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Interview : Rajshree Ojha

'I had been working on CHAURAHEN for almost two years'

There's a grin on Rajshree Ojha's face that's radiant in its appeal. It's not a spiteful, 'I-told- you-so' smirk, but one that comes from someone who is grounded in humility. AISHA bombed at the box office in 2010, and somewhere Rajshree had distanced herself from the film. In an interview, she was quoted to have said: 'Should I be politically correct and say since my name was on the credits of AISHA, it was my film? I had no control over the final cut.' Having no control over a final product for the captain of a ship can be quite frustrating. More so, if you are in a creative field. But Rajshree has not let the frustration of the past turn into bitterness. On the contrary, she has used the negatives of her working experience in AISHA to telling effect in CHAURAHEN, her latest film, which actually, is her first.

Martin D'Souza met with the director for a quick tete-a-tete.


How long were you working on CHAURAHEN?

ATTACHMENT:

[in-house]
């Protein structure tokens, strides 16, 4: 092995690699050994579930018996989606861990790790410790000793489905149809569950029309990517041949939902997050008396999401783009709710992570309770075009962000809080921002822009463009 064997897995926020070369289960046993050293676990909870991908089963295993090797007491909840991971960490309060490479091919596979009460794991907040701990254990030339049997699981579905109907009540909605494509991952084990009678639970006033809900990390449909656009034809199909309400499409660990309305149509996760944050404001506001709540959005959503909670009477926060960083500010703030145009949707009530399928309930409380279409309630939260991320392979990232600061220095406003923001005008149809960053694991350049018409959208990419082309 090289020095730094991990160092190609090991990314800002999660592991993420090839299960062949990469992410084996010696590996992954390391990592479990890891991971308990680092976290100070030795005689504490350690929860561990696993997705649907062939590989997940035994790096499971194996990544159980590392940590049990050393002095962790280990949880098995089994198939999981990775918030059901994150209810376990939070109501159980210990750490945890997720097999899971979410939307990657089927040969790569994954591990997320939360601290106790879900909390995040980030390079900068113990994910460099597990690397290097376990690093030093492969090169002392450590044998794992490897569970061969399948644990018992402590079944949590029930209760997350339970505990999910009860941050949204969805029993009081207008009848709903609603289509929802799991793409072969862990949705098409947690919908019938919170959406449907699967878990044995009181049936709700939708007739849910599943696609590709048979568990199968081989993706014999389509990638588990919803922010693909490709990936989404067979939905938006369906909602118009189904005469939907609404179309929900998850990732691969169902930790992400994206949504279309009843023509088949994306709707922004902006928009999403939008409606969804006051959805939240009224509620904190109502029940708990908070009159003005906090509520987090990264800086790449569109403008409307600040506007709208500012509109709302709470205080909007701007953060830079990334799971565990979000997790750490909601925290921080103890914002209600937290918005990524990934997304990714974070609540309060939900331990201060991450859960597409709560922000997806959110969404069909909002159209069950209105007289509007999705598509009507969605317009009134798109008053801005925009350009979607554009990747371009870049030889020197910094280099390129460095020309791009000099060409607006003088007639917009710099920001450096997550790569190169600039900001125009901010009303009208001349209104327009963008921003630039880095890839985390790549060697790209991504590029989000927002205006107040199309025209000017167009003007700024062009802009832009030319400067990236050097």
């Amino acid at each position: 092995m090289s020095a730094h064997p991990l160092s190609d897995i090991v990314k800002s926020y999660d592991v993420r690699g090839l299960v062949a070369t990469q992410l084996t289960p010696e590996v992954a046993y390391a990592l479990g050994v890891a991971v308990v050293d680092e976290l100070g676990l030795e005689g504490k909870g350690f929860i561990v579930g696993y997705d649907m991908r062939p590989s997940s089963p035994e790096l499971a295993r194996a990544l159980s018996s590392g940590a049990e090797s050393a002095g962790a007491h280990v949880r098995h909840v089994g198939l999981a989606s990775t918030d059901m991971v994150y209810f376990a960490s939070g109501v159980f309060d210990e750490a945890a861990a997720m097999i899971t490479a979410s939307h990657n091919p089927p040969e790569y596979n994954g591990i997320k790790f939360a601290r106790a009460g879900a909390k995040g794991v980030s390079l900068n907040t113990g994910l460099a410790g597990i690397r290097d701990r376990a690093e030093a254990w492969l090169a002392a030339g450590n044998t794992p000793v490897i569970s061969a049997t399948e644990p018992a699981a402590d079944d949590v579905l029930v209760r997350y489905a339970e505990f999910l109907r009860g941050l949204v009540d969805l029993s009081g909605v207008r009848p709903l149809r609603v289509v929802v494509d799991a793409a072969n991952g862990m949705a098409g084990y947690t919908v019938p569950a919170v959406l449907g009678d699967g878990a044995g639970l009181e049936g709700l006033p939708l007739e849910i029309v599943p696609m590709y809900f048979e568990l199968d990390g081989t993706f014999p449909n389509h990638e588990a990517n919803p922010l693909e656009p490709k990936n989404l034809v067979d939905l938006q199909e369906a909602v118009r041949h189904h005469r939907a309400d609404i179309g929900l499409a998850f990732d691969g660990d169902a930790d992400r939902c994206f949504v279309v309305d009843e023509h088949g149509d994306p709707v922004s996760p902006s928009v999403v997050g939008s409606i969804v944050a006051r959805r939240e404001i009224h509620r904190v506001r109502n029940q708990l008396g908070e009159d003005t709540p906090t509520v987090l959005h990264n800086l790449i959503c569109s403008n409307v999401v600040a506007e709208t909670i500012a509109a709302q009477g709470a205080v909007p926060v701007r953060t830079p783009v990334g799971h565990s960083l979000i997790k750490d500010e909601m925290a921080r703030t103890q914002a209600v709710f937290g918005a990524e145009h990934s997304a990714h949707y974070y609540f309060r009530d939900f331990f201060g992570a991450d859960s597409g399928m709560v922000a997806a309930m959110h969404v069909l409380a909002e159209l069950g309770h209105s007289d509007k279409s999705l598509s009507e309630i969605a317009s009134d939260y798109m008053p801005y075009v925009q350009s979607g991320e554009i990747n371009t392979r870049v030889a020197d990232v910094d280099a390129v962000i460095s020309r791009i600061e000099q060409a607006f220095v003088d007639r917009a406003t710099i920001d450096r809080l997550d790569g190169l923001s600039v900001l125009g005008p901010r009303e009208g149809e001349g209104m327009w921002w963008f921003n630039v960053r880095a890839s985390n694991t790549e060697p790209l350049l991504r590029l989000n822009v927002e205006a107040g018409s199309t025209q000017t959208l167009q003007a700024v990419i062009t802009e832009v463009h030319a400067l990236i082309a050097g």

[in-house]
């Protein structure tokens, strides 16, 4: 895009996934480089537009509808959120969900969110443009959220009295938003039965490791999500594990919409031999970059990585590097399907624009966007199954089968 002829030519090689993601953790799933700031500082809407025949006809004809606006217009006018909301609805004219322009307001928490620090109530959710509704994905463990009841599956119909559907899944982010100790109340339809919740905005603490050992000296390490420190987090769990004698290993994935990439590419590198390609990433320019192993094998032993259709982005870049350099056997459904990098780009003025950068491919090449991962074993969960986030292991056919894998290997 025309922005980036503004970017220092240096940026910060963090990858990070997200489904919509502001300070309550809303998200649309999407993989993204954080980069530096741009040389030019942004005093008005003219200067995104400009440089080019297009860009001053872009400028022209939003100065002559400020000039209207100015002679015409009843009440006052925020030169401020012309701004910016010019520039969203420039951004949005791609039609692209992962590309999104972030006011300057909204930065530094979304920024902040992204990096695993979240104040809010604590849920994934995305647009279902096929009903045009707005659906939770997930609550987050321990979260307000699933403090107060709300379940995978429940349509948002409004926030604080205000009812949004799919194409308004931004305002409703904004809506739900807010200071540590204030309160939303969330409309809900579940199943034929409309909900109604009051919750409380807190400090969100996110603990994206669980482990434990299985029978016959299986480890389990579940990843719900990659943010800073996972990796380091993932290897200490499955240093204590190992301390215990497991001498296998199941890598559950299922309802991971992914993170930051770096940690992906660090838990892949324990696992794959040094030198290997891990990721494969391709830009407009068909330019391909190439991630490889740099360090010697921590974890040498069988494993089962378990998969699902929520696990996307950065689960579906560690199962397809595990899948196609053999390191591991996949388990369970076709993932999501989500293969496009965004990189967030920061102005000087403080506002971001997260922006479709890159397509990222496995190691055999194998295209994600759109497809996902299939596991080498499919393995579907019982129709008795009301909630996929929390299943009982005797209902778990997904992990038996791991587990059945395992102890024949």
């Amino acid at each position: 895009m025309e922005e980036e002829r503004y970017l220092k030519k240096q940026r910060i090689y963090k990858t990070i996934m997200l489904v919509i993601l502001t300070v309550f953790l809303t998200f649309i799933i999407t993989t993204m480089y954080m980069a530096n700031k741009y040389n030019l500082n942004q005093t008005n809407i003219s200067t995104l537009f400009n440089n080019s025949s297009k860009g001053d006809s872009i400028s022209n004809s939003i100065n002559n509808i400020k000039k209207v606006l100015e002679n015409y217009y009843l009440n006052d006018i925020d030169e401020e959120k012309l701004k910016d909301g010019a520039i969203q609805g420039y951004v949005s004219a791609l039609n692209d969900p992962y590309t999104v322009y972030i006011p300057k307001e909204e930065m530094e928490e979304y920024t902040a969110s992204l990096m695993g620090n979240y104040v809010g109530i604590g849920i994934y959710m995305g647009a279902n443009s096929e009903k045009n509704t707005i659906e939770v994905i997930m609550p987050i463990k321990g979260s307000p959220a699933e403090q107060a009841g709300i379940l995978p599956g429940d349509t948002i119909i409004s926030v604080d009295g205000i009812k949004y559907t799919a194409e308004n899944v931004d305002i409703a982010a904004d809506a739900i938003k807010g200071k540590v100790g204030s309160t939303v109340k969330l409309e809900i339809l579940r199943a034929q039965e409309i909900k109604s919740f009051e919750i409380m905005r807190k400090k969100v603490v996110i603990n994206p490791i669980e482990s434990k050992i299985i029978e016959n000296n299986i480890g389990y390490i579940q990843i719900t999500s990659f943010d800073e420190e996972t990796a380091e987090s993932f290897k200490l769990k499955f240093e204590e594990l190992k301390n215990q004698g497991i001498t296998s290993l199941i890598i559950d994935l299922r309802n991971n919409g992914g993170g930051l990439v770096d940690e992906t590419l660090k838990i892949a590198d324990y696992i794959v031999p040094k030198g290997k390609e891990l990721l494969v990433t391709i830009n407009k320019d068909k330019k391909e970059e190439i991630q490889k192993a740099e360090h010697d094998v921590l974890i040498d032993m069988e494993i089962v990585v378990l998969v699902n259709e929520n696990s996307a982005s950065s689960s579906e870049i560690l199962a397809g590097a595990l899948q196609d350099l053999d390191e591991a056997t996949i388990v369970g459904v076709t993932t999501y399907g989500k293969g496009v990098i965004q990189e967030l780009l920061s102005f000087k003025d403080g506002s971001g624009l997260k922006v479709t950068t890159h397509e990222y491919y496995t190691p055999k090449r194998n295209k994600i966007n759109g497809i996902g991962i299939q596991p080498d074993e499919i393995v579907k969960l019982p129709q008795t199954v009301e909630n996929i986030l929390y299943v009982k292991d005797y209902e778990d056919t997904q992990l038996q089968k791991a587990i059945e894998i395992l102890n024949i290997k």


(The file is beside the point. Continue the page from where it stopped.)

CHAURAHEN has been my first film, although AISHA released first. I had been working on CHAURAHEN for almost two years, before I commenced shooting.

Considering the fate of AISHA, looking back, would you have liked this to be your first release?
Every film has its own fate! CHAURAHEN was to release after AISHA, so be it! Looking back, I am happy the way it all worked out.

CHECK OUT: Chaurahen Movie Review

Were you totally in control of CHAURAHEN, I mean right from scripting, casting to direction to the final cut?
I was totally in control of CHAURAHEN. We learn in Film school that as first time director you never get the final cut and we are aware of it! I too was aware of that fact. Nevertheless, I want to say that AISHA was my conception and visualization so it's as much my film as CHAURAHEN!

Looking back, would you now be able have the final say (in future assignments) in the final cut, considering that it is your name that goes into the credits?
Yes! I would always like to have a say in the final cut for my forthcoming films.

For someone not from the filmy fraternity, how difficult is it for one to break through?
Pretty tough. But I guess your work should speak for itself! I believe in that...

And what do you have to say about Director's Rare, a category created by PVR?
This is a great platform for independent directors and producers. I only wish they have a little budget for promotions as well! But anyway PVR Director's Rare is a new voice for cinema lovers!

- Martin D'Souza, Glamsham Editorial

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